Nikon COOLPIX P520 screen and EVF
The COOLPIX P520 sports a new 3.2 inch 921k dot LCD screen, 0.2 of an inch bigger than it’s predecessor’s and, where the earlier model’s screen could be flipped up or down, the new model’s is hinged at the side which means it can be angled in just about any position you like including forward-facing and folded in to protect the screen when the camera isn’t in use, or when you’re using the electronic viewfinder.
Fold out screens are becoming increasingly popular on super-zooms, and Panasonic’s FZ70 / FZ72 is one of the few models that lacks one, opting instead for a fixed 3 inch 460k dot screen. It’s undeniably useful to be able to adjust the screen for shooting from unusual angles, and even if you use the viewfinder to compose it’s reassuring to be able to fold the screen away to keep it scratch and smear-free when not in use.
The PowerShot SX50 HS has a similarly side-hinged articulating screen. At 2.8 inches and with 460k dots, it’s slightly smaller and less detailed than the COOLPIX P520’s and, although the additional resolution isn’t all that noticeable, the 0.4 of an inch makes a much bigger difference than you might imagine. The COOLPIX P520’s screen provides a nice big, bright, detailed image that I found was much better both for composing and reviewing shots than either the PowerShot SX50 HS or the Lumix FZ70 / FZ72.
The COOLPIX P520 has the same 0.2inch, 201k dot electronic viewfinder as its predecessor. A small dial on the left of it allows you to adjust the dioptre correction for your vision. These specifications are fairly typical in a super-zoom in this price category and in fact they’re shared by both the PowerShot SX50 HS and the Lumix FZ70 / FZ72. But one thing the specifications don’t show is the apparent size of the viewfinder and the COOLPIX P520’s EVF looks a little bit smaller than those of the other two models. It’s a small difference, but one that could be significant if you rely on the EVF the majority of the time to compose shots.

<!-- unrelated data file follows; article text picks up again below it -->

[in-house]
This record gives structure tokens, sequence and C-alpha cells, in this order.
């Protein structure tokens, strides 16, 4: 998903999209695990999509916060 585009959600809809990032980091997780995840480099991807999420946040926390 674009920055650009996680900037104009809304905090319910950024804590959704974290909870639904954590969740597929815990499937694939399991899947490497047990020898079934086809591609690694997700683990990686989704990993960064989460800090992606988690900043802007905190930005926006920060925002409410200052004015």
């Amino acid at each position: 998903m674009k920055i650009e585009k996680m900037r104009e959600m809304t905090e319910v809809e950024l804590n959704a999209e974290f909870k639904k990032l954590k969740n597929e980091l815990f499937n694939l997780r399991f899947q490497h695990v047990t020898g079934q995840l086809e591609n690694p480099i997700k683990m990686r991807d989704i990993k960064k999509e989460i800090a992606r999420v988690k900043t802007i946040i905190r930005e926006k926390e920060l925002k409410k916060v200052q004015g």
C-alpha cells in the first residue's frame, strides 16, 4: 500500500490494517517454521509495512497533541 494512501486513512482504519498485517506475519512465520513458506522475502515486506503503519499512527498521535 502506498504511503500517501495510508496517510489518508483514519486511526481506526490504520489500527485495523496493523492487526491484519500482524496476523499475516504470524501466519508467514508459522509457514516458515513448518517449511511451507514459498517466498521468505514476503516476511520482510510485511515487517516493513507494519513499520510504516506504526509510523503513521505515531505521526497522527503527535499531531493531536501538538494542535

Like most EVF’s, and the PowerShot SX50 HS and Lumix FZ70 / FZ72 are no exception, the COOLPIX P520’s provides a bright and stable image when stationery, but when panning and with moving subjects things have a tendency to get a little jittery with visible pixelation and noticeable lag. The Lumix FZ70 / FZ72 allows you to increase the refresh rate (at reduced display resolution) to address this problem, but the COOLPIX P520 lacks anything similar and, though you can adjust the brightness of the screen, no adjustments are available for the EVF.
Like most super-zooms, the screen and EVF provide alternative options for viewing the same information, you can’t for example use the EVF for live view while displaying exposure information on the screen. The COOLPIX P520 employs a unique (among these three models, at any rate) method for switching between the EVF and the screen. The EVF is only active, when the screen is in the closed position. Flip it out and the screen becomes the viewer, with the EVF automatically switched off.
It’s simple, but I must admit to finding it a bit of a nuisance to have to have to put the screen away every time I wanted to switch to using the EVF. It adds an extra button, but I found the toggle switch on the Lumix FZ70 / FZ72 provided a simpler and quicker method that enables toggling – something you find yourself doing quite often – at the press of a button. With the COOLPIX P520 I found myself relying overly on whatever I happened to be using at the time, the effort involved in folding the screen in and out made me reluctant to switch in circumstances where had it been quicker and easier I would have done. That said, the PowerShot SX50 HS’s approach, which requires pressing the display button twice to cycle through the screen overlays in order to toggle from the screen to the EVF is only marginally less irritating.
Nikon COOLPIX P520 lens and stabilisation
The COOLPIX P520’s 42x optical zoom has a 35mm equivalent range of 24-1000mm and a maximum aperture of f3-5.9. As I mentioned in the introduction, this is the same lens as on its predecessor, the COOLPIX P510 which was unmatched on its release in early 2012, and although there are now longer super-zooms out there it remains an impressively long reach with which few models, present company excepted, can compete.